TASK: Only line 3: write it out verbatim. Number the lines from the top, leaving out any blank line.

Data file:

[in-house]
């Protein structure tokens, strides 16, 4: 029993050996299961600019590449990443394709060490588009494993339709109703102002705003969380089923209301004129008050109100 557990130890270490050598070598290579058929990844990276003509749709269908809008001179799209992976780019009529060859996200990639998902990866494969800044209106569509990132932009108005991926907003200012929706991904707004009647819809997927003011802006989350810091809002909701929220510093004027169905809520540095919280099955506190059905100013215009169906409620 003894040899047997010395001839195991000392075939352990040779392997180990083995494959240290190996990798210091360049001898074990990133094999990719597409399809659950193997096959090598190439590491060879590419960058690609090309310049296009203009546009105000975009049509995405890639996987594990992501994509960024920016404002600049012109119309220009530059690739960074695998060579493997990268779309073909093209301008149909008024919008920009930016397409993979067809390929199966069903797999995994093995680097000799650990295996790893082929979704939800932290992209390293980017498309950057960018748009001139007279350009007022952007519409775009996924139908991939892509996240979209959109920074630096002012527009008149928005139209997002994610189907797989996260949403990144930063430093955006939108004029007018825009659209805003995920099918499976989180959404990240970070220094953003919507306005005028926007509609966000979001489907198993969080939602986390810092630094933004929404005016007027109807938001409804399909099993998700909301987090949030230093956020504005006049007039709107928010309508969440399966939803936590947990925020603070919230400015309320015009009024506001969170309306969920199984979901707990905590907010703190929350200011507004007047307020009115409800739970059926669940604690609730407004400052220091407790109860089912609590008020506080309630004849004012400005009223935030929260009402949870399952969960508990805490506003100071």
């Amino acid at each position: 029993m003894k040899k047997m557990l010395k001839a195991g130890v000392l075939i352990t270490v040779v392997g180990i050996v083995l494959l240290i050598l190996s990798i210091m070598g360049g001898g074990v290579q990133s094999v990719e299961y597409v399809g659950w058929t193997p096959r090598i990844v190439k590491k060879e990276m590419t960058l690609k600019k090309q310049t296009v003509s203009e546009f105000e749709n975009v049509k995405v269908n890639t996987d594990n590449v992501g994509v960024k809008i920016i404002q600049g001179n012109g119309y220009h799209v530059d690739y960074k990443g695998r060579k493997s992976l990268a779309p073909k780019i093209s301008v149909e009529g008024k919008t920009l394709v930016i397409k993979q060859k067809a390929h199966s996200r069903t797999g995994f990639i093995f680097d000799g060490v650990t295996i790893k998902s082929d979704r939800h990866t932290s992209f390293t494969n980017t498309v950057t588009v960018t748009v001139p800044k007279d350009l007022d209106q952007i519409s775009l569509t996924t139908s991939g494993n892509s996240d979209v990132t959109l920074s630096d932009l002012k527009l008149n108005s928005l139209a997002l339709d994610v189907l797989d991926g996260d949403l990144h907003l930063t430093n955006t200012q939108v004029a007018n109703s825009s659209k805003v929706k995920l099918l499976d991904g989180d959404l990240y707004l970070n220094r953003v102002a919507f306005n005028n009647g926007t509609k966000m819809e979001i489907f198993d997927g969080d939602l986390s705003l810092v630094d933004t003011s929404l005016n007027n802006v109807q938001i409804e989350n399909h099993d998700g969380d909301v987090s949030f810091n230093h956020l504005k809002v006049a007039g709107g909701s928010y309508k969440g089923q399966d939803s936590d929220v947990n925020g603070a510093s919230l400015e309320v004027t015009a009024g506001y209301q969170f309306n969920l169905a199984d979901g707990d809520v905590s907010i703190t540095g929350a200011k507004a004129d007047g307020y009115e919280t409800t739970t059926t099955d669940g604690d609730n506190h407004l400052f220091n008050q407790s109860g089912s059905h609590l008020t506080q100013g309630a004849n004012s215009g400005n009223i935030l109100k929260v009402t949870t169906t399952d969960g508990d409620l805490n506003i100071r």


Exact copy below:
């Amino acid at each position: 029993m003894k040899k047997m557990l010395k001839a195991g130890v000392l075939i352990t270490v040779v392997g180990i050996v083995l494959l240290i050598l190996s990798i210091m070598g360049g001898g074990v290579q990133s094999v990719e299961y597409v399809g659950w058929t193997p096959r090598i990844v190439k590491k060879e990276m590419t960058l690609k600019k090309q310049t296009v003509s203009e546009f105000e749709n975009v049509k995405v269908n890639t996987d594990n590449v992501g994509v960024k809008i920016i404002q600049g001179n012109g119309y220009h799209v530059d690739y960074k990443g695998r060579k493997s992976l990268a779309p073909k780019i093209s301008v149909e009529g008024k919008t920009l394709v930016i397409k993979q060859k067809a390929h199966s996200r069903t797999g995994f990639i093995f680097d000799g060490v650990t295996i790893k998902s082929d979704r939800h990866t932290s992209f390293t494969n980017t498309v950057t588009v960018t748009v001139p800044k007279d350009l007022d209106q952007i519409s775009l569509t996924t139908s991939g494993n892509s996240d979209v990132t959109l920074s630096d932009l002012k527009l008149n108005s928005l139209a997002l339709d994610v189907l797989d991926g996260d949403l990144h907003l930063t430093n955006t200012q939108v004029a007018n109703s825009s659209k805003v929706k995920l099918l499976d991904g989180d959404l990240y707004l970070n220094r953003v102002a919507f306005n005028n009647g926007t509609k966000m819809e979001i489907f198993d997927g969080d939602l986390s705003l810092v630094d933004t003011s929404l005016n007027n802006v109807q938001i409804e989350n399909h099993d998700g969380d909301v987090s949030f810091n230093h956020l504005k809002v006049a007039g709107g909701s928010y309508k969440g089923q399966d939803s936590d929220v947990n925020g603070a510093s919230l400015e309320v004027t015009a009024g506001y209301q969170f309306n969920l169905a199984d979901g707990d809520v905590s907010i703190t540095g929350a200011k507004a004129d007047g307020y009115e919280t409800t739970t059926t099955d669940g604690d609730n506190h407004l400052f220091n008050q407790s109860g089912s059905h609590l008020t506080q100013g309630a004849n004012s215009g400005n009223i935030l109100k929260v009402t949870t169906t399952d969960g508990d409620l805490n506003i100071r």